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The United States’ LTAs

Bilateral and Regional Approaches

In the area of trade, as in many other areas, the United States has always favoured multilateralism to further their agenda, and the multilateral trading system has been preferred to other cooperation forums, in particular since the Uruguay Round negotiations and the creation of the WTO. Nonetheless, the bilateral approach has never been dismissed.

Since the 1980s, the bilateral approach has been used systematically as a secondary strategy to further a new trade agenda, while also adding pressure for progress on the front pf multilateral trade negotiations. New issues such as the protection of intellectual property rights, investment protection, services and new technology made their way into the scope of negotiations. A first major defining moment occurred in 1988, with the signing of a free trade agreement with Canada, and it was followed by a second in December 1992, with the signing of the North American free trade agreement (NAFTA), with Mexico and Canada. These two agreements created precedents and contributed significantly to the conclusion of the Uruguay Round. Since then, the United States has multiplied bilateral and regional initiatives, changing strategies in favour of the "hub and spokes" approach, and promoting competition among free trade agreements.

The United States has taken the same approach in the area of labour. After attempting in vain to bring labour issues to the GATT trade negotiations agenda on several occasions, the United States began to include labour standards in the eligibility criteria for general preference systems in the 1980s. Two major objectives were sought: on the one hand, to ensure that countries did not use labour laws to create an artificial competitive advantage in export markets, and on the other hand, to promote foreign investments and development through trade, thus generating economic and social progress for the participating countries and workers. All major regional initiatives of a preferential nature incorporate labour standards into the eligibility criteria, including – since the Trade Act of 2002 – the mandatory criteria.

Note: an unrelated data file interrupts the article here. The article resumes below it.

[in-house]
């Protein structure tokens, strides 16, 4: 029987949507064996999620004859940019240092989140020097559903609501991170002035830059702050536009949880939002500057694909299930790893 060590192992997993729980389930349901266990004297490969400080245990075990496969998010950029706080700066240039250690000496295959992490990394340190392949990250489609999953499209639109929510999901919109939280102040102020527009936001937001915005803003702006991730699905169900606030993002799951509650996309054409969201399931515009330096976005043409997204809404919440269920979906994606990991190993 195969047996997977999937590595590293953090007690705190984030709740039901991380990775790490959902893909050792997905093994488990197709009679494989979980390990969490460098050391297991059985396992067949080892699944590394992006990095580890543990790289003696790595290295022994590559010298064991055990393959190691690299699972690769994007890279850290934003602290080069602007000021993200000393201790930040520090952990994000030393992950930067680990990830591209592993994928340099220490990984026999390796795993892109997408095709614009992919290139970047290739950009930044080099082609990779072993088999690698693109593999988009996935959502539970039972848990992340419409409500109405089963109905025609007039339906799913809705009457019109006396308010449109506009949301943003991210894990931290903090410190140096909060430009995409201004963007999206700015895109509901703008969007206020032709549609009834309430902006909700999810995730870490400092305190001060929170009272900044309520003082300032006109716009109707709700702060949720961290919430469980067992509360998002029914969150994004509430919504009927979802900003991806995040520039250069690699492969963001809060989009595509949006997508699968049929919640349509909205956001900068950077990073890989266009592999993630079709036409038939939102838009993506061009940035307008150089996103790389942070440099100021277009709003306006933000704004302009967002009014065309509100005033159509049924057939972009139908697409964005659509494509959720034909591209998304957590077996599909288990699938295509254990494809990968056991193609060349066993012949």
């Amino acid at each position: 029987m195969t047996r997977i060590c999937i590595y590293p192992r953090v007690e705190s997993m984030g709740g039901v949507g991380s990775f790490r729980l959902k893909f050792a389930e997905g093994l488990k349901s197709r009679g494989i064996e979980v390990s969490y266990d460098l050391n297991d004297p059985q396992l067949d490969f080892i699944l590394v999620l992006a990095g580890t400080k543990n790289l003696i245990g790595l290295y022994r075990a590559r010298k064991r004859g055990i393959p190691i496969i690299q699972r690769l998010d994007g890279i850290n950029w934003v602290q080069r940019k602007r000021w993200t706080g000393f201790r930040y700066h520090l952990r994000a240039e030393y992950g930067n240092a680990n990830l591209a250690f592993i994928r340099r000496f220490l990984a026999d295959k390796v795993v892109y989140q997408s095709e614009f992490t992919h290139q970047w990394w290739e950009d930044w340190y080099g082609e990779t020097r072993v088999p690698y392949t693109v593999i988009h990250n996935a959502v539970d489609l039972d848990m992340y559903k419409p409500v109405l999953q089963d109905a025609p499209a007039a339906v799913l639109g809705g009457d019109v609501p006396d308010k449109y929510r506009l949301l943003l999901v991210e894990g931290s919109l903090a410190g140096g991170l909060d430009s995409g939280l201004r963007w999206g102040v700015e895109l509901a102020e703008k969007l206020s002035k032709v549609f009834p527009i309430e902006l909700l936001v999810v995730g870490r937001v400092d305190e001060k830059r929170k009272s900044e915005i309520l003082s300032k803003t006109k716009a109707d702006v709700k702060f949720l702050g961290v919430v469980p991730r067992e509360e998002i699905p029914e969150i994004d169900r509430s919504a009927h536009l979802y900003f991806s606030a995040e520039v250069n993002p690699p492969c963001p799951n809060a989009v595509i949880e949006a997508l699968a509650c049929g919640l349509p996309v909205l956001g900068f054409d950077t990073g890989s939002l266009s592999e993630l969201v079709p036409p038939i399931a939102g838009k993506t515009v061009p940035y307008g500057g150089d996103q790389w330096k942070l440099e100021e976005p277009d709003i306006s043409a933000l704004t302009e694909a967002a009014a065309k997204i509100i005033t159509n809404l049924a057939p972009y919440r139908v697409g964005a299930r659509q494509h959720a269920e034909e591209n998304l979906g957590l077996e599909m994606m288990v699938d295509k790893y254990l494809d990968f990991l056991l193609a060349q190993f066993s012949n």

These innovative initiatives have a strong symbolic value. Yet their impact is nevertheless limited due to objectives and their minimal importance in American trade. In particular, objections have often been raised regarding the fact that the criteria go against the objectives of preferential programs, that their enforcement gives rise to useless controversy, that geopolitical or trade interests generally come before the improvement of working conditions, and that cooperation is preferable to trade sanctions. Countries are only very rarely and temporarily deprived of their privileges in the event of non-compliance with labour commitments. With the free trade agreements, the problem presents itself differently.

NAFTA is the first agreement signed by the United States with a developing country, namely Mexico. This agreement marked a turning point in their North-South relations, as well as in the debate on social clauses. Despite its weaknesses, NAFTA, with its side agreement on labour cooperation (NAALC), played a precursory role in the area of labour, and furthermore in that of the environment. The free trade agreement with Jordan, signed in 2000, amended two of its major flaws: on the one hand, labour standards are included in the text of the agreement, and on the other, the contracting parties are required to comply with these provisions in the same way as the other provisions in the agreement. However, a letter of agreement between the two countries replaced the trade sanctions with financial penalties. Since the Trade Act of 2002, the United States has signed several free trade agreements with developing countries. They all include the same obligations to comply with labour standards. The United States has however abandoned any vague desire to harm trade, and the unilateralism which some feel is aggressive has made room for bilateral cooperation, capacity building and a wider involvement of civil society.

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